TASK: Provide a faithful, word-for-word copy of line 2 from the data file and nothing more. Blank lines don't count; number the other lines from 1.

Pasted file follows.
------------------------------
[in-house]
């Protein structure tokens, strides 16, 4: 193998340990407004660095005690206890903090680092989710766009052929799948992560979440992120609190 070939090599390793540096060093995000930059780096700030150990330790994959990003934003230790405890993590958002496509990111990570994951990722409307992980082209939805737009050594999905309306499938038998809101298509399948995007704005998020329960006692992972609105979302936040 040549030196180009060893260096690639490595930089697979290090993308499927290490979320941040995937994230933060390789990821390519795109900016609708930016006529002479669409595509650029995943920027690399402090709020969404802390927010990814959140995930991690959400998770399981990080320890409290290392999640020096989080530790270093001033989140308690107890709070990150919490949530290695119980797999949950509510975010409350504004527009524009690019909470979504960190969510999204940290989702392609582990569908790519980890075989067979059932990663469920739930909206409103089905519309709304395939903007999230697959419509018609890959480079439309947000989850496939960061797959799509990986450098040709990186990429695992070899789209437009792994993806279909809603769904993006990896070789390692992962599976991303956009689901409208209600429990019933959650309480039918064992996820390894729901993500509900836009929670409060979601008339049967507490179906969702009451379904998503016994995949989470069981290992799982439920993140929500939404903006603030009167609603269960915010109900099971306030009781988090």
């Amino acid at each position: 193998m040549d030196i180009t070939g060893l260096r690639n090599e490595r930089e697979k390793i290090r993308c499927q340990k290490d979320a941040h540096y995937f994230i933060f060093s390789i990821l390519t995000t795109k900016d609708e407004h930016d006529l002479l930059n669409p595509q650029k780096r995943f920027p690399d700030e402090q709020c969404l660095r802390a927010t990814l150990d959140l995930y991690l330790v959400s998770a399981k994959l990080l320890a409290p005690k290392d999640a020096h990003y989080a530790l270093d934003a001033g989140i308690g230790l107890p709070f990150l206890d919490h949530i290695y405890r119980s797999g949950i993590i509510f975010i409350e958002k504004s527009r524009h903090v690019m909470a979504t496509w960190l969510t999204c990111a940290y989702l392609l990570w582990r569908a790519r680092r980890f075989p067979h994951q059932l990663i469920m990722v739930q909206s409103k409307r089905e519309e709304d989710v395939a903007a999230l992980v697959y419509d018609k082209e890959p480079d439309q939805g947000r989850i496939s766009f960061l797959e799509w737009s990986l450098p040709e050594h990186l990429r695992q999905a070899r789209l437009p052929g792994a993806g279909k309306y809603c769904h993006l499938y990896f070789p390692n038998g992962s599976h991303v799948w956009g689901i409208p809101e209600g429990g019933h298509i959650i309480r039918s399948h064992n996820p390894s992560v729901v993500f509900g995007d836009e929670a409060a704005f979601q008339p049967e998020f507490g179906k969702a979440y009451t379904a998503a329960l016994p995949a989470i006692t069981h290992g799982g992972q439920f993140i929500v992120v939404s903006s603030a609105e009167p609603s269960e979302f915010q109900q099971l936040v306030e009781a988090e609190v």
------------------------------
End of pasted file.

């Protein structure tokens, strides 16, 4: 193998340990407004660095005690206890903090680092989710766009052929799948992560979440992120609190 070939090599390793540096060093995000930059780096700030150990330790994959990003934003230790405890993590958002496509990111990570994951990722409307992980082209939805737009050594999905309306499938038998809101298509399948995007704005998020329960006692992972609105979302936040 040549030196180009060893260096690639490595930089697979290090993308499927290490979320941040995937994230933060390789990821390519795109900016609708930016006529002479669409595509650029995943920027690399402090709020969404802390927010990814959140995930991690959400998770399981990080320890409290290392999640020096989080530790270093001033989140308690107890709070990150919490949530290695119980797999949950509510975010409350504004527009524009690019909470979504960190969510999204940290989702392609582990569908790519980890075989067979059932990663469920739930909206409103089905519309709304395939903007999230697959419509018609890959480079439309947000989850496939960061797959799509990986450098040709990186990429695992070899789209437009792994993806279909809603769904993006990896070789390692992962599976991303956009689901409208209600429990019933959650309480039918064992996820390894729901993500509900836009929670409060979601008339049967507490179906969702009451379904998503016994995949989470069981290992799982439920993140929500939404903006603030009167609603269960915010109900099971306030009781988090």